Loops give aerial thrills by the skin of the teeth
Exhilarating experiences await Pamela Wade after taking off in a vintage biplane.
The unexpected thing about doing a loop-the-loop in a little yellow biplane over Southland’s Waimea Valley is that it gives you dry teeth. As the view ahead of sky and cloud suddenly fills with upsidedown paddocks and braided river, the straps of the harness bite into your shoulders, your stomach lurches, and you either gasp, shriek or grin. For me it’s all three, in that order; and all that open-mouth action plus the rush of the wind leaves you with bone-dry teeth –z and a tremendous feeling of exhilaration.
I’m at the Croydon Aircraft Company at Mandeville, near Gore, where men like Colin Smith and his son Chris painstakingly restore vintage aircraft for rich men with a particularly expensive hobby. The big hangar is packed with planes in various states of repair, most of them with their alarmingly flimsylooking framework open to view as they await the next stage in the long journey back to airworthiness.
Chris points to a stack of fine-grained timber, specially imported from Tasmania and Canada for its strength and lightness: ‘‘Some of this costs $60 a metre,’’ he says. ‘‘And then we saw it up and throw half of it away.’’
It’s laminated and shaped into beautiful propellers – ‘‘we get a lot of these in after collisions with concrete water tanks’’ – or used as struts or for the moulding around fuselages that are then covered with skin-tight polyester, more resilient than the original Irish linen.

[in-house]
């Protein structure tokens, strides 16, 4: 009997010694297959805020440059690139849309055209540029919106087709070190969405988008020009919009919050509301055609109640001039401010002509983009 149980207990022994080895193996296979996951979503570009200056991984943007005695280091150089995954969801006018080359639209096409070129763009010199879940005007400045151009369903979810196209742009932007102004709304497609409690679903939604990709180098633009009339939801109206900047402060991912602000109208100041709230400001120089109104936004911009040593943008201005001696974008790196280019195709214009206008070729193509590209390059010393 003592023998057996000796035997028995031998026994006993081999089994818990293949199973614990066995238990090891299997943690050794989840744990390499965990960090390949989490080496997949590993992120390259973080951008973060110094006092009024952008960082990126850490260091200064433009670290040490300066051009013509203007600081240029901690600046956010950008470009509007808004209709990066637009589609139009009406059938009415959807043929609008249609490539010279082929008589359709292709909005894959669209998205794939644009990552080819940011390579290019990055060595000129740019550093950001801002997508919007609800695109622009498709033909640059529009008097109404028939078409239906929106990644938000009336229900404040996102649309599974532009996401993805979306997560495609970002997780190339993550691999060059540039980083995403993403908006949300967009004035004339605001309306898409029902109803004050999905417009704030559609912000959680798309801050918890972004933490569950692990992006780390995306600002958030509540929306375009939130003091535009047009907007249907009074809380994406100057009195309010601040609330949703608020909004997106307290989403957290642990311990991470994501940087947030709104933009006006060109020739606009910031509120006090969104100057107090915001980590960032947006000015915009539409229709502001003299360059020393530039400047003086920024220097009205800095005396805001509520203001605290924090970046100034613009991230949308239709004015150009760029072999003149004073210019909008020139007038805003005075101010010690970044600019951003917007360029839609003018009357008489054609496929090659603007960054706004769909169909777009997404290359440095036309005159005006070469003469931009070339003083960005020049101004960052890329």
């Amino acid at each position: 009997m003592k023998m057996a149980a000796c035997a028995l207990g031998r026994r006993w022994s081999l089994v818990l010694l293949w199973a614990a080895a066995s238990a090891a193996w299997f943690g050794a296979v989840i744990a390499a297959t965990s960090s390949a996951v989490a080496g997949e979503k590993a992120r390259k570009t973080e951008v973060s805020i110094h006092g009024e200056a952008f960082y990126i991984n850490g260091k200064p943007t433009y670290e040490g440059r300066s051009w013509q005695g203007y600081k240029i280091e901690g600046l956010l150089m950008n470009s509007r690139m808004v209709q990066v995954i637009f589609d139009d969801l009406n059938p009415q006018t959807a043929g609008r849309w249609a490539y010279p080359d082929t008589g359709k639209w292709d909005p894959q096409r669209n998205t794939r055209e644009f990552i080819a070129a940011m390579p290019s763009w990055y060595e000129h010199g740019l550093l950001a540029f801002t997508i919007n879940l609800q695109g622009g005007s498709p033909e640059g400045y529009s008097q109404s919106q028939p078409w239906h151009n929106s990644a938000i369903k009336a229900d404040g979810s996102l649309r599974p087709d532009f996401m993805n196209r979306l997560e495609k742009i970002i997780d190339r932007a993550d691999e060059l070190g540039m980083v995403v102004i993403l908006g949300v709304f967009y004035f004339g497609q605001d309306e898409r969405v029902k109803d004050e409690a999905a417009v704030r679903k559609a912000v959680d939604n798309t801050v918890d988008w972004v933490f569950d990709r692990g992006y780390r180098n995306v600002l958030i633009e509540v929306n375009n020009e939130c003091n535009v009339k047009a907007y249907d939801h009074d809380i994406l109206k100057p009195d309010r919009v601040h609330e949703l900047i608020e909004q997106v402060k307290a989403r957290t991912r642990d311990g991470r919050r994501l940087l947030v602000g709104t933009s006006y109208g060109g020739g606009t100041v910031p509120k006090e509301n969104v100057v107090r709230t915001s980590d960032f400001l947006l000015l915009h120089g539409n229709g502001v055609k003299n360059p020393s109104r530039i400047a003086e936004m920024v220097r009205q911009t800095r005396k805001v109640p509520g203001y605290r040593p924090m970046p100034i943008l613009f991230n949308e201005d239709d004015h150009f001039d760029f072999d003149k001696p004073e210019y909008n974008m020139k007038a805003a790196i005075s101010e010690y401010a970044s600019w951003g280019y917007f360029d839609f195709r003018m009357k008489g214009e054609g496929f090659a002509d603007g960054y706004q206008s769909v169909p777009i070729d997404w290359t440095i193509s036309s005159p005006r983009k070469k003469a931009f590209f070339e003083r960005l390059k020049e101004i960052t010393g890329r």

In a nearby hangar, the finished results of all that care and skill are on display: mostly de Havilland aircraft, some of them very rare, like the sturdy blue Dragonfly, one of just two remaining from the 1930s and the only one still flying. Beyond it are several Tiger Moths, a Fox Moth that once carried mail to the West Coast (and whitebait on the return journey), and a Dominie Rapide that I’m amused to discover unzips beneath the fuselage for maintenance.
There are several more unusual aircraft, including a German glider with bent wings, an Aermacchi from Ohakea looking like something straight out of Top Gun and, at the other extreme, the extraordinary Pither. This bizarre contraption is Colin Smith’s airworthy replica of Bert Pither’s invention, which it’s claimed Pither flew on Oreti Beach at Invercargill in 1910. Pither was a bicycle maker, and his see-through monoplane rests lightly on its three bike wheels, both ungainly and graceful, a testament to one man’s vision – and courage.
My courage is now to be tested in the Tiger Moth sitting outside. Pilot Ryan Southam togs me up in leather flying jacket and helmet, complete with goggles, and I clamber into the passenger seat which, rather excitingly, is the one in front. This is back-to-basics flying – Ryan jerking at the propeller by hand to get it spinning. My lawnmower is more sophisticated. But then the engine catches with a throaty roar, the propeller disappears into a blur, and the plane vibrates. We trundle off down the grass airstrip to take off, as he’s already warned me, on one wheel to compensate for the cross-wind. In no time we’re 1000 feet above the ground, the view framed by the upper and lower wings. Ryan asks through the headphones if I’m game for a loop. I give him the thumbs-up, and straight away feel the pressure on my harness as we gently head up, and up, and up – and then there’s the river and patchwork of paddocks, upside-down in front of me. It’s shocking, amazing, disorienting and thrilling; and the only disappointment is that it’s all over far too soon.
Distinctive: Dating from the 1930s, Tiger Moths are instantly recognisable.
No problem: Ryan Southam is an expert aerobatics pilot.